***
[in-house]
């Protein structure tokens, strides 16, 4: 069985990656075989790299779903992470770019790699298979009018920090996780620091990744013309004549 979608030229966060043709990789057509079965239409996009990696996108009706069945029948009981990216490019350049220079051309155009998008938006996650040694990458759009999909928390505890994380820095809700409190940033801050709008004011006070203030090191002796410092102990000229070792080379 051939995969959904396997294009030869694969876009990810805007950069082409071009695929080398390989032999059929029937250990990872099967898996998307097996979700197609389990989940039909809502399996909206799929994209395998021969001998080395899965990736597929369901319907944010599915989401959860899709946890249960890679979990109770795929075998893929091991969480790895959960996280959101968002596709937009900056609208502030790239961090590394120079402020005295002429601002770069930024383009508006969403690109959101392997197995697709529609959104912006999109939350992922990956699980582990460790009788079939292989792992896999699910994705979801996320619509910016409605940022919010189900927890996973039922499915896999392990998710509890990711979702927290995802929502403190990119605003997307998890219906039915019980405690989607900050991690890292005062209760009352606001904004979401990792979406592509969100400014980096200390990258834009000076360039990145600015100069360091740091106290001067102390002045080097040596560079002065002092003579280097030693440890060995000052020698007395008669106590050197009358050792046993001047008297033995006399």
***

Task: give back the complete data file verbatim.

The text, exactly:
[in-house]
């Protein structure tokens, strides 16, 4: 069985990656075989790299779903992470770019790699298979009018920090996780620091990744013309004549 979608030229966060043709990789057509079965239409996009990696996108009706069945029948009981990216490019350049220079051309155009998008938006996650040694990458759009999909928390505890994380820095809700409190940033801050709008004011006070203030090191002796410092102990000229070792080379 051939995969959904396997294009030869694969876009990810805007950069082409071009695929080398390989032999059929029937250990990872099967898996998307097996979700197609389990989940039909809502399996909206799929994209395998021969001998080395899965990736597929369901319907944010599915989401959860899709946890249960890679979990109770795929075998893929091991969480790895959960996280959101968002596709937009900056609208502030790239961090590394120079402020005295002429601002770069930024383009508006969403690109959101392997197995697709529609959104912006999109939350992922990956699980582990460790009788079939292989792992896999699910994705979801996320619509910016409605940022919010189900927890996973039922499915896999392990998710509890990711979702927290995802929502403190990119605003997307998890219906039915019980405690989607900050991690890292005062209760009352606001904004979401990792979406592509969100400014980096200390990258834009000076360039990145600015100069360091740091106290001067102390002045080097040596560079002065002092003579280097030693440890060995000052020698007395008669106590050197009358050792046993001047008297033995006399």